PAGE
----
AMD quad-core server chips more efficient than Intel's

Posted on Monday, Jan 14 2008 @ 21:48 CET by Thomas De Maesschalck
Recent tests by Neal Nelson, an independent computer performance expert, show that while some Quad-Core Intel Xeon based servers delivered up to 14 percent higher throughput, similarly configured Quad-Core AMD Opteron based servers consumed up to 41 percent less power. The test servers used 1 gigabyte memory modules at 4, 8 and 16 gigabyte main memory sizes.

"By themselves the Intel (NASDAQ: INTC) processor chips may use less power, but all current Intel Xeon servers require the use of Fully Buffered memory modules. These FB-memory modules appear to consume more power than the DDR-II memory modules used by the AMD (NYSE: AMD) based servers. The result is that in many cases an Opteron based server actually uses less total power than a Xeon based server." observed Neal Nelson, designer of the test.

These new test results were collected with Neal Nelson's Power Efficiency Benchmark which is a client server test where up to 500 world wide web users from 32 separate computers submit individual transactions to a server running the Apache2 web server software, the MySQL relational database and Novell's SUSE Linux Enterprise Server operating system. The benchmark has a complex multi-user load with a large memory footprint, a high volume of context switches, significant network traffic and substantial amounts of physical disk I/O.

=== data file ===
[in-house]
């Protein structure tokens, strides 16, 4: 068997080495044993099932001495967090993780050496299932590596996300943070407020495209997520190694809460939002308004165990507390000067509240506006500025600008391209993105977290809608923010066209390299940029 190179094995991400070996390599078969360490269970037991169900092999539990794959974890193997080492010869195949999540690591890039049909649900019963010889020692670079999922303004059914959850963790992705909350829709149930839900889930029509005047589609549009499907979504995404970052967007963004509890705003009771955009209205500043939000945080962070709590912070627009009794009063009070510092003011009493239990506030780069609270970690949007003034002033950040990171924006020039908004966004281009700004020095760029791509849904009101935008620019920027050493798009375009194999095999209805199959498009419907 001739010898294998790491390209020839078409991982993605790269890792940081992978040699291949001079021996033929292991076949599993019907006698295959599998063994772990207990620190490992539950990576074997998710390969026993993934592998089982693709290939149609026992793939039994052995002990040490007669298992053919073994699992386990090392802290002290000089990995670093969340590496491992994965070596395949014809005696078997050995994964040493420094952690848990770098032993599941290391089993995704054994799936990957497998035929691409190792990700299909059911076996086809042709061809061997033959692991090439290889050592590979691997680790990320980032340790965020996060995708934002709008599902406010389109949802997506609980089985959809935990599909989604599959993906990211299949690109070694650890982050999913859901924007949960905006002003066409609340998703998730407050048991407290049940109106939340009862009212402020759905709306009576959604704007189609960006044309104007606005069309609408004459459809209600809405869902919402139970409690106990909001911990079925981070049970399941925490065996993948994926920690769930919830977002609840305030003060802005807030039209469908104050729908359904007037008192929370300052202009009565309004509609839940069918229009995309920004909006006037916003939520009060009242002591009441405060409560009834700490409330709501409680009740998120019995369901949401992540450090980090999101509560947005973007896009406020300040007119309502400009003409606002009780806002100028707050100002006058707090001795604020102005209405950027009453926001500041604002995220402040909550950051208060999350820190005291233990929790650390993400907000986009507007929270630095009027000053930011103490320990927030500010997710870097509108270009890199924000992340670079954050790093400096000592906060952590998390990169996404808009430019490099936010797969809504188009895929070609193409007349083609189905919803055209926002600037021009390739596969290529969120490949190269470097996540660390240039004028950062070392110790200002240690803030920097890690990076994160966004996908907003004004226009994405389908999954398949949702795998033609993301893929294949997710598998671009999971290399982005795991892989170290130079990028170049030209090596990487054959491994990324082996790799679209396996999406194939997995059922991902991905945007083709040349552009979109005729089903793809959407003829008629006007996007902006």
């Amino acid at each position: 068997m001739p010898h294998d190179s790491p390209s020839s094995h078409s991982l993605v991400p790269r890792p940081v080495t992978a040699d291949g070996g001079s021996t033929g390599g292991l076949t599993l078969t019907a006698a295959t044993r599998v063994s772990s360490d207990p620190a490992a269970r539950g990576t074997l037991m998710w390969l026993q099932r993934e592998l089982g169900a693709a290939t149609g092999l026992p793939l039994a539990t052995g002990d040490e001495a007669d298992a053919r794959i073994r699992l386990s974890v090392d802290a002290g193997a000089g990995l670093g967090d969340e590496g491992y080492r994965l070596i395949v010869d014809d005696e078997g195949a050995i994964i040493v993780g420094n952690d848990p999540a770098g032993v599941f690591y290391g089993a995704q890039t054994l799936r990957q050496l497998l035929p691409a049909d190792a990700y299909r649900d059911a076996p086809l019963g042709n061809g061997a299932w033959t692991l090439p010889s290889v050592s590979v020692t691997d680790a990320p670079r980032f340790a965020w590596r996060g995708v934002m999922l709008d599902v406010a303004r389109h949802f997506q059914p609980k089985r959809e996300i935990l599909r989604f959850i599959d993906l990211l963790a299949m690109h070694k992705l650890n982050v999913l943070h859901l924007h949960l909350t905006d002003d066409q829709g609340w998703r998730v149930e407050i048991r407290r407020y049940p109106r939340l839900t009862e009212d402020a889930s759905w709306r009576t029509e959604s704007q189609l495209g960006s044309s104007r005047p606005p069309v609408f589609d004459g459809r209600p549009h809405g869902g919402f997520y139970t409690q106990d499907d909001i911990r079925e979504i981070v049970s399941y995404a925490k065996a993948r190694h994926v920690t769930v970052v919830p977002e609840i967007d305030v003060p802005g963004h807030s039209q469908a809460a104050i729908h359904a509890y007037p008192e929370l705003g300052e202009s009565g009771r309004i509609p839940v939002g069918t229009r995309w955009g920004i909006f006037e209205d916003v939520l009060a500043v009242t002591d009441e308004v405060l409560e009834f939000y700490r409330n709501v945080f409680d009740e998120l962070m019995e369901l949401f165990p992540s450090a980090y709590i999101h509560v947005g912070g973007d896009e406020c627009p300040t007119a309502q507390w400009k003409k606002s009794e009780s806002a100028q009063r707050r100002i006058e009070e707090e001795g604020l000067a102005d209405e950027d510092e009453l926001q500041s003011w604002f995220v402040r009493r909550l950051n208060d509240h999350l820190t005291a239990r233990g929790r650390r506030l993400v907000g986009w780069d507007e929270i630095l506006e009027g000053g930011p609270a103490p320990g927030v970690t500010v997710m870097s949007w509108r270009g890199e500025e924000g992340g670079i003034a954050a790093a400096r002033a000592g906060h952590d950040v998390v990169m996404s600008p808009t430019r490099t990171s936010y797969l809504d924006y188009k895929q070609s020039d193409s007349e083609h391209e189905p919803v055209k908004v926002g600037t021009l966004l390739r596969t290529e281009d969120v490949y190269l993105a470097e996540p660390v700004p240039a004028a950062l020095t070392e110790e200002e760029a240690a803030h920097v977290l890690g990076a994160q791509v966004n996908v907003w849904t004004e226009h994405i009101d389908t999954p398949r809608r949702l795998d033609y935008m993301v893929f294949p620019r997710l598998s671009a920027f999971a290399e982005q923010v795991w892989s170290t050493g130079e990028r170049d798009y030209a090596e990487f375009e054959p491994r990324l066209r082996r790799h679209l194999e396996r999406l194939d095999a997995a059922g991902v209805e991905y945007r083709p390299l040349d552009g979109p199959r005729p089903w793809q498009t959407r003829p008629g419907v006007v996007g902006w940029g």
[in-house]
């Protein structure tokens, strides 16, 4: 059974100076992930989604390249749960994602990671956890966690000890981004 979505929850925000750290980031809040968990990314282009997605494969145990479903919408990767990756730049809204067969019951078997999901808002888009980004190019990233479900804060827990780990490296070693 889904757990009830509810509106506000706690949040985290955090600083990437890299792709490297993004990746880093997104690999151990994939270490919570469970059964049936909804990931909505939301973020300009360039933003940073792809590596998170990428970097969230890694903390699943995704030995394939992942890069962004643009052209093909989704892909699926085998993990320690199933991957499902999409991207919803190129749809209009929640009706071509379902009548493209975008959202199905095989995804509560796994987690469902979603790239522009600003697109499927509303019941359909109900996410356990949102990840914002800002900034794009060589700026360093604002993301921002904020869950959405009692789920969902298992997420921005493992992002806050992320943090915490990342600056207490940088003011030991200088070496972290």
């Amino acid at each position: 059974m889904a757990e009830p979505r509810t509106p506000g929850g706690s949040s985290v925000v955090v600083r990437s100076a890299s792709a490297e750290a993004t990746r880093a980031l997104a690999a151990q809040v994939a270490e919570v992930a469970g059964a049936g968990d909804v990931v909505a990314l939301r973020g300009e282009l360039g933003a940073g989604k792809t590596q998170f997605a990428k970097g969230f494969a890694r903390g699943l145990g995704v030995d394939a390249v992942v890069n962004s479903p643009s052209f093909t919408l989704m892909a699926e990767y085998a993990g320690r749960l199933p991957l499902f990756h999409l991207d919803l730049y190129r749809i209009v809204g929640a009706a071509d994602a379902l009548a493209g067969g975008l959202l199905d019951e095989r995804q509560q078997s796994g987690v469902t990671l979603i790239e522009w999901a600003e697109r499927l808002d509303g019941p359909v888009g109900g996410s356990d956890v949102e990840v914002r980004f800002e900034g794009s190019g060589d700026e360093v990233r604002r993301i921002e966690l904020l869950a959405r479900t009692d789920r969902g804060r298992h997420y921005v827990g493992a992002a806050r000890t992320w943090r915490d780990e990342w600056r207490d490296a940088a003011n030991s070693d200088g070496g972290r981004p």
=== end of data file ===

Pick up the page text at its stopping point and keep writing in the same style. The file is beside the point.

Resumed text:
"I am certain that these test results are correct," Nelson continued, "I am so certain that I have begun to offer my customers a money back guarantee if their real world experiences do not agree with my benchmark data."

The Nelson test results should not be confused with power usage test results from the Standard Performance Evaluation Corporation (SPEC). The SPECPower test has a single client machine feeding batches of 1,000 transactions to a small number of Java based application programs.. The SPECPower test has a small memory footprint, a low volume of context switches, simple network traffic and it performs no physical disk I/O. The SPEC test was created by a committee of computer vendor employees and SPEC offers no guarantee that their numbers will correlate to a customer's real world experiences.

The Nelson test was designed and executed entirely by the independent computer consulting firm of Neal Nelson & Associates. The quad core tests referenced above were not financed or sponsored by any outside company or group.

More info over here.

About the Author

Thomas De Maesschalck

Thomas has been messing with computer since early childhood and firmly believes the Internet is the best thing since sliced bread. Enjoys playing with new tech, is fascinated by science, and passionate about financial markets. When not behind a computer, he can be found with running shoes on or lifting heavy weights in the weight room.

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